2005 Student Research Conference:
18th Annual Student Research Conference


The Effects of Social Enrichment on the Behaviors of Captive Elephants
Theresa M. Larson
Dr. Scott Burt, Faculty Mentor

Captive elephants are generally separated into female groups and males are isolated for the safety of the elephants and keepers. Social enrichment allows contract among individuals to provide mental and physical activity that is critical for zoo elephant wellbeing. Elephants that lack enrichment show signs of stress in the form of health problems and stereotypic behavior such as pacing and swaying. During an internship at the Oregon Zoo, I observed and recorded the effects of social enrichment on one male and two female elephants. The goals of the project were to reduce stereotypy and to increase the activity levels of the elephants. I observed the elephants for 60 minutes twice weekly and three total data hours were collected on four main categories of behaviors (gross, investigation, social, and neighbor proximity). Preliminary results suggest that social enrichment will improve the quality of life in captivity for elephants.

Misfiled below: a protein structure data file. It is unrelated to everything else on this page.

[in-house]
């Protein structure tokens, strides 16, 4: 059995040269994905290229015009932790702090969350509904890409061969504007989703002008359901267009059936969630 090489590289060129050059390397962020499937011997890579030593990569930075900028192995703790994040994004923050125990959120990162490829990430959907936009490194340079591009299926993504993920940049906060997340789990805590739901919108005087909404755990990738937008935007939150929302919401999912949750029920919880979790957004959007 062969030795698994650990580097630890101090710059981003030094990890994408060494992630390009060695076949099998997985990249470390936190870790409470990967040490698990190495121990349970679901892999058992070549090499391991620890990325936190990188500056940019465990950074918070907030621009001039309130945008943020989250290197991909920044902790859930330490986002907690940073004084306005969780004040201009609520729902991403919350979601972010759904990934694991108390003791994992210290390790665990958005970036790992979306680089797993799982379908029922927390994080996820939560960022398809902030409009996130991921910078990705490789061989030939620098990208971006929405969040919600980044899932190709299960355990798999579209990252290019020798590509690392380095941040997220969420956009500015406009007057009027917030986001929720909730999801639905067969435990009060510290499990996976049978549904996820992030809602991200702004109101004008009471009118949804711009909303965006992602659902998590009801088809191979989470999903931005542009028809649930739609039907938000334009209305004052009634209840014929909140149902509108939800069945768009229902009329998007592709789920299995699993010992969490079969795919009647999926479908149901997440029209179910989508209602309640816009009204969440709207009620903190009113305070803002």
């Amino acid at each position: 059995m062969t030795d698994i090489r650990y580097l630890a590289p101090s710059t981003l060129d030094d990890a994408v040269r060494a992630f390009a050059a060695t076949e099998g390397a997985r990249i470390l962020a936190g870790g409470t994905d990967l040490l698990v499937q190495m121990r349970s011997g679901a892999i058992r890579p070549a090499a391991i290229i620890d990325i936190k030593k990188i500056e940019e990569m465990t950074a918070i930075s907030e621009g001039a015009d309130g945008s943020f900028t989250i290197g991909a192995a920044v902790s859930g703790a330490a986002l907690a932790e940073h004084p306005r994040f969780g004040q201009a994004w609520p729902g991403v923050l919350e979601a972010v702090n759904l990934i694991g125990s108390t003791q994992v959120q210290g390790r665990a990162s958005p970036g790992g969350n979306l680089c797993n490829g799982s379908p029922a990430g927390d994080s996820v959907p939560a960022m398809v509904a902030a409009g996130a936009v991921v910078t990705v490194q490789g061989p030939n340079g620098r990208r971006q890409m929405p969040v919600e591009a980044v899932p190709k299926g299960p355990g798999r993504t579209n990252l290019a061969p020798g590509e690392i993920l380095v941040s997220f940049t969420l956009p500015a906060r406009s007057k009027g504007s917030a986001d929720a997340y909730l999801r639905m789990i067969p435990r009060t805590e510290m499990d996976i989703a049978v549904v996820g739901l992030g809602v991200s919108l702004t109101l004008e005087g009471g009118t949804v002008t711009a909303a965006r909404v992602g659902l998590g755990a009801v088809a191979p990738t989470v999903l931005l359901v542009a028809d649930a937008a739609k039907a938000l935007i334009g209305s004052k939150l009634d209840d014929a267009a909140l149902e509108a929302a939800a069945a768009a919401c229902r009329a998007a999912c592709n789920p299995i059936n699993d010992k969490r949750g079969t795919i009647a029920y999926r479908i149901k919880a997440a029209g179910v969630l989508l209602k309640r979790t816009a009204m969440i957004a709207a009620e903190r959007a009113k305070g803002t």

Keywords: Animal Behavior, Captive Elephants, Social Enrichment, stereotypic behavior


Presentation Type: Oral Paper

Session: 55-5
Location: VH 1432
Time: 4:45

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